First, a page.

I lived in Columbus for 3 years. I lived in Bexley on Parkview. My
apartment was in the Parkview Arms about a block from Tarpys on Main
Street
in Bexley. I hung out in German Village and ate at Lindeys 3-4 times a
week. I also liked the Firehouse and Max & Ermas. I fled Columbus. I

did
not like it there.


The Max & Erma's you mentioned - is it a Drury Inn restaurant like the one
in St. Louis? They have some interesting items on the menu and the few
items I've tried have been good. I'm told that Max and Erma are/were the
couple that started the Drury Inn motel chain and the only M&E I've seen

is
in their hotel in downtown STL.


Different Max and Erma, no doubt. These two were from the south side of
Columbus, Ohio. Their restaurants are known for burgers and onion rings.
There isn't anything on the menu that could reasonably be considered
interesting.
http://www.maxandermas.com/




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Old 10-02-2005, 12:52 AM
Dimitri
 
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Default


"Ruddell" wrote in message
...

I keep seeing these commercials on cable tv but we don't have Boston
Market in Saskatchewan. They look sort of like Swiss Chalet but
different of course.

Anyone got a rating on BM?


--
Cheers

Dennis

Remove 'Elle-Kabong' to reply


The Boston Market Corp was one of the darlings of Wall Street in the 90's.
The grew like a weed like many other corporations and then imploded. Their
idea was rather simple they had 3 kinds of meat - Ham, Fresh roasted Turket
and Chicken and a wide variety of sides. They were designed primairly as a
Take-Out operation with a few tables inside.

See their takeover histroy below.

Dimitri
http://retailindustry.about.com/libr.../aa120299a.htm

Dated December 2, 1999

Fast food giant, McDonald's Corporation announced on Wednesday that its
Golden Restaurant Operations subsidiary is buying from Boston Chicken, the
majority of the assets of Boston Market restaurants. The $173.5 million,
bottom-dollar deal includes 751 restaurants, franchise rights for an
additional 108 restaurants and certain related liabilities.

The deal is the biggest acquisition in McDonald's history. McDonald's
Corporation Chairman and Chief Executive Officer Jack M. Greenberg commented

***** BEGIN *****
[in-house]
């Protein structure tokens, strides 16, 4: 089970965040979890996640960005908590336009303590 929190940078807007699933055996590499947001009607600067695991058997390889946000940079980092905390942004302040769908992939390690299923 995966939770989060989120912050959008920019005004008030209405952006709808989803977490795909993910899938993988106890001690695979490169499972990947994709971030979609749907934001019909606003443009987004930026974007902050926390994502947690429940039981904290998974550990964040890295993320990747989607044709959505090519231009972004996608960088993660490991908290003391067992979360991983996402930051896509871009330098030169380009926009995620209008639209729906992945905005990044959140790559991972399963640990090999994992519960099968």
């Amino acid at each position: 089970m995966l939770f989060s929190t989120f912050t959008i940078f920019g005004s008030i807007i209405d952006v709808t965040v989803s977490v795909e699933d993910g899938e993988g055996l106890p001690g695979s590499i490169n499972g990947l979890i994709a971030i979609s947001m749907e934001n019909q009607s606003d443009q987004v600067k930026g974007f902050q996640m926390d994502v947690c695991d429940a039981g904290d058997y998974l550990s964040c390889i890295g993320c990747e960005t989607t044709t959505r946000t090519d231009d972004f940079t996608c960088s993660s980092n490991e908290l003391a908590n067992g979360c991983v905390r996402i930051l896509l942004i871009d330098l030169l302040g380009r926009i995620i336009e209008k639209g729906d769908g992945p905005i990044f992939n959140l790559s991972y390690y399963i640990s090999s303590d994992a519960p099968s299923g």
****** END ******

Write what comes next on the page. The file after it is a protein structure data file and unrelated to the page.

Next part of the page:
on Boston Market, "the brand is well-established, with excellent employees,
quality products, loyal customers, and future growth potential."

"Because of the accomplishments of the employees of the Boston Market system
in putting the business back onto a positive footing, we are committed to
offering employment and career growth opportunities to all Boston Market
restaurant and Support Center employees," said Jeffrey B. Kindler, EVP of
McDonald's, and leader of the McDonald's team managing the acquisition.
Even though McDonald's feels good about the outlook for the Boston Market
brand, it was obvious from other statements by Greenberg that brand alone
didn't sell the burger giant on the deal. The real estate is what made the
difference. Most of the Boston Market sites are in highly desirable
locations, perfect for the ongoing expansion of McDonald's Golden Restaurant
Operations restaurants, Donatos Pizza and Chipotle Mexican Grill. Boston
Market restaurants are located in more than 30 states, with the majority of
sites in the East and Midwest.
The sale, subject to government and bankruptcy court approvals, does not
include Boston Chicken's interest in Einstein/Noah Bagel Corporation.
McDonald's shares closed up $1.50 in composite trading on the New York Stock
Exchange Wednesday, at $46.625 a share.
With current debt obligations totaling more than $900 million in bankruptcy,
Boston Chicken has publicly disclosed for the past year that holders of
Boston Chicken's equity securities will retain no value under a
reorganization plan and Boston Chicken anticipates that its bond holders
will not retain any value under the plan. Boston Chicken's equity and debt
securities will be canceled upon plan confirmation.

http://www.interbrand.com/portfolio_...portfolio=1329
Launched in 1995, Boston Market was, at the time, the most successful IPO in
U.S. history. Since that time, Boston Market has expanded to over 650
company-owned restaurants throughout the U.S. As the company's tagline says:
"We're always cooking," giving families a great alternative to a staying in.



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Old 10-02-2005, 01:06 AM
Vox Humana
 
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Default


"Dog3" wrote in message
1...

I practically lived at the Kahiki on Broadway. I was there so often,mostly